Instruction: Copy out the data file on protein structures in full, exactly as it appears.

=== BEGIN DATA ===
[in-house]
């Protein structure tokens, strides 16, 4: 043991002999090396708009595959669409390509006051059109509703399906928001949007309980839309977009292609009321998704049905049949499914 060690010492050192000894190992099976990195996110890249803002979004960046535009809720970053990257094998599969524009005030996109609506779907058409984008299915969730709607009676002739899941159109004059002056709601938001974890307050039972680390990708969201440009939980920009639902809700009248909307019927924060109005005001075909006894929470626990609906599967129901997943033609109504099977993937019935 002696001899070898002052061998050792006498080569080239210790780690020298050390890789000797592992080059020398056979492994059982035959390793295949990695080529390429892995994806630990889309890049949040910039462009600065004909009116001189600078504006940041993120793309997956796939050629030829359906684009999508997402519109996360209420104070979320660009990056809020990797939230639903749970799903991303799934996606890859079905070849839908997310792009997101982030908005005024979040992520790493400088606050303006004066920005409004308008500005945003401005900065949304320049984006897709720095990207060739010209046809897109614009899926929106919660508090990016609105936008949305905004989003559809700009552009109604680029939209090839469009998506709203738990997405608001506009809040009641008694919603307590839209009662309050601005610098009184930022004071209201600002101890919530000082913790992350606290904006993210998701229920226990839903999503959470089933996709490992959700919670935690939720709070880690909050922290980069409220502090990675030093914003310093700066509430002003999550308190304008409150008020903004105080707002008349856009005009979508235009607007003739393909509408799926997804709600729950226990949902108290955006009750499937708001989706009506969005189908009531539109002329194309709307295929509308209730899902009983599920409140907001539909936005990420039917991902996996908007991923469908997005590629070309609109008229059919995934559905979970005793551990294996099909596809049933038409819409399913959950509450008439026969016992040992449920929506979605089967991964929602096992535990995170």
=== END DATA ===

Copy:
[in-house]
């Protein structure tokens, strides 16, 4: 043991002999090396708009595959669409390509006051059109509703399906928001949007309980839309977009292609009321998704049905049949499914 060690010492050192000894190992099976990195996110890249803002979004960046535009809720970053990257094998599969524009005030996109609506779907058409984008299915969730709607009676002739899941159109004059002056709601938001974890307050039972680390990708969201440009939980920009639902809700009248909307019927924060109005005001075909006894929470626990609906599967129901997943033609109504099977993937019935 002696001899070898002052061998050792006498080569080239210790780690020298050390890789000797592992080059020398056979492994059982035959390793295949990695080529390429892995994806630990889309890049949040910039462009600065004909009116001189600078504006940041993120793309997956796939050629030829359906684009999508997402519109996360209420104070979320660009990056809020990797939230639903749970799903991303799934996606890859079905070849839908997310792009997101982030908005005024979040992520790493400088606050303006004066920005409004308008500005945003401005900065949304320049984006897709720095990207060739010209046809897109614009899926929106919660508090990016609105936008949305905004989003559809700009552009109604680029939209090839469009998506709203738990997405608001506009809040009641008694919603307590839209009662309050601005610098009184930022004071209201600002101890919530000082913790992350606290904006993210998701229920226990839903999503959470089933996709490992959700919670935690939720709070880690909050922290980069409220502090990675030093914003310093700066509430002003999550308190304008409150008020903004105080707002008349856009005009979508235009607007003739393909509408799926997804709600729950226990949902108290955006009750499937708001989706009506969005189908009531539109002329194309709307295929509308209730899902009983599920409140907001539909936005990420039917991902996996908007991923469908997005590629070309609109008229059919995934559905979970005793551990294996099909596809049933038409819409399913959950509450008439026969016992040992449920929506979605089967991964929602096992535990995170």